Taiwan recalls Philippine envoy over shooting

Taipei says apology from Manila over shooting of Taiwanese fisherman inadequate and threatens to impose more sanctions.

Taiwan - Philippines dispute
Antonio Basilio, right, the Philippines' representative to Taipei, with Taiwan foreign minister David Lin [Reuters]

Taiwan has recalled its ambassador to the Philippines and announced it has frozen the hiring of Philippine workers to protest against the killing of a Taiwanese fisherman, rejecting an apology over the incident as inadequate.

Taipei said earlier that the Philippines had apologised over the incident, but that President Ma Ying-jeou insisted on Wednesday that Manila offer a formal apology and compensation, apprehend the killer and launch talks on the fishing industry.

“President Ma expressed his strong dissatisfaction over the Philippines’ lack of sufficient sincerity and its shifting attitude,” spokeswoman Lee Chia-fei told reporters, adding that the president would recall Taiwan’s envoy to Manila.

The 65-year-old fisherman was shot dead by Philippine coastguards last week after they said his vessel had strayed into territorial waters.

The incident sparked outrage in Taiwan at a time of high tensions between the nations over regional maritime disputes.

Antonio Basilio, the Philippines’ de facto ambassador who made the apology after a meeting with Foreign Minister David Lin on Tuesday, had also been asked to return to Manila to “help properly handle” the case, Lee said.

Basilio said the Philippines will now send special envoy Amadeo Perez to reiterate his “deep regret and apology from the people of the Philippines” to the people of Taiwan and the fisherman’s family.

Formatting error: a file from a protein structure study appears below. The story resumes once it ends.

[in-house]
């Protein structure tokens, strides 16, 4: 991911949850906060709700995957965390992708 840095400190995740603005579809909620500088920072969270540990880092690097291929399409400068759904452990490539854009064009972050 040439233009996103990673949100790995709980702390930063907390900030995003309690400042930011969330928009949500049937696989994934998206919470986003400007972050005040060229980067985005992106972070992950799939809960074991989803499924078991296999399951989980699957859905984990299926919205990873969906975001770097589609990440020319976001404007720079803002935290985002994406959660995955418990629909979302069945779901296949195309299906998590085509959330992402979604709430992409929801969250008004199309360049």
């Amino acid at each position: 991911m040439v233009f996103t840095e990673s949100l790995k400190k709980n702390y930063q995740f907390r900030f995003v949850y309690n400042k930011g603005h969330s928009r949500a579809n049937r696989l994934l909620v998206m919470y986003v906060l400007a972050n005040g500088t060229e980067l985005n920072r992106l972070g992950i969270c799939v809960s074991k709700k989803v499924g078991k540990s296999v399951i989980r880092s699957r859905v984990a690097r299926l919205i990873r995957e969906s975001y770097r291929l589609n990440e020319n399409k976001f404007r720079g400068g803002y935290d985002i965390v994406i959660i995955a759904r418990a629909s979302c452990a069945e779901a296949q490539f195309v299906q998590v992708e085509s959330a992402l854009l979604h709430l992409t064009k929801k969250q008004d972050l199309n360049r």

Perez is chairman of the Manila Economic and Cultural Office, which represents the Philippines’ interest in Taiwan.

‘Unacceptable apology’

However, Taiwan’s Premier Jiang Yi-huah said it was unacceptable that the apology came from the “people of the Philippines” rather than the government as it was the coastguard that was responsible for the shooting.

“Philippine civil servants killed a person and damaged the boat, the Philippine government cannot avoid responsibility,” he said.

Al Jazeera’s Marga Ortigas, reporting from Manila, said the wording of the apology may have caused Taiwan to reject it.

Taiwanese fisherman Hung Shih-cheng, 65, was killed by Filipino coastguards on May 9.

“Apparently, the apology was worded as ‘from the people of the Philippines’ and Taiwan wanted it to be a government apology, which of course would not happen because of the One-China policy,” Ortigas said. 

Our correspondent also reported that Taiwan had demanded that the Filipino officer involved in the shooting be turned over to Taipei, something the Philippines had rejected. Instead, the Philippine government suspended the entire crew of the coastguard vessel, and promised to conduct an internal investigation.    

The Philippines only has formal diplomatic ties with Beijing, while maintaining a de-facto diplomatic relations with Taiwan, which is considered by China as part of its own territory.  

After freezing the hiring of Philippine workers, Jiang said the second wave of sanctions would include a “red” travel alert against the Philippines urging the public not to visit the country, and the suspension of exchanges between high-level officials from the two sides.

Reacting to the threat, Edwin Lacierda, spokesman of Philippine President Benigno Aquino, appealed to Taiwan not to involve the Filipino workers in the diplomatic dispute.

“We understand the grief and hurt of the family and of the people of Taiwan over this unfortunate loss and we empathize with them,” Lacierda said in a statement. 

Lacierda also promised that the investigation into the incident will be “thorough, exhaustive, impartial and expeditious”.

China, the Philippines, Taiwan, Vietnam, Malaysia and Brunei all have competing claims to parts of the strategic and resource-rich maritime region.

Taiwan has threatened to conduct a naval exercise in waters near the Philippines in protest over the fisherman’s death.

There are currently 87,000 Philippine workers in Taiwan. The number is about a third of Taiwan’s foreign workers. Labour authorities said nearly 2,000 new applications are submitted monthly.

In 2011, Taiwan temporarily expanded the screening period for Philippine workers and threatened to freeze hiring over a diplomatic row sparked when Manila deported Taiwanese nationals to China.

Source: Al Jazeera, News Agencies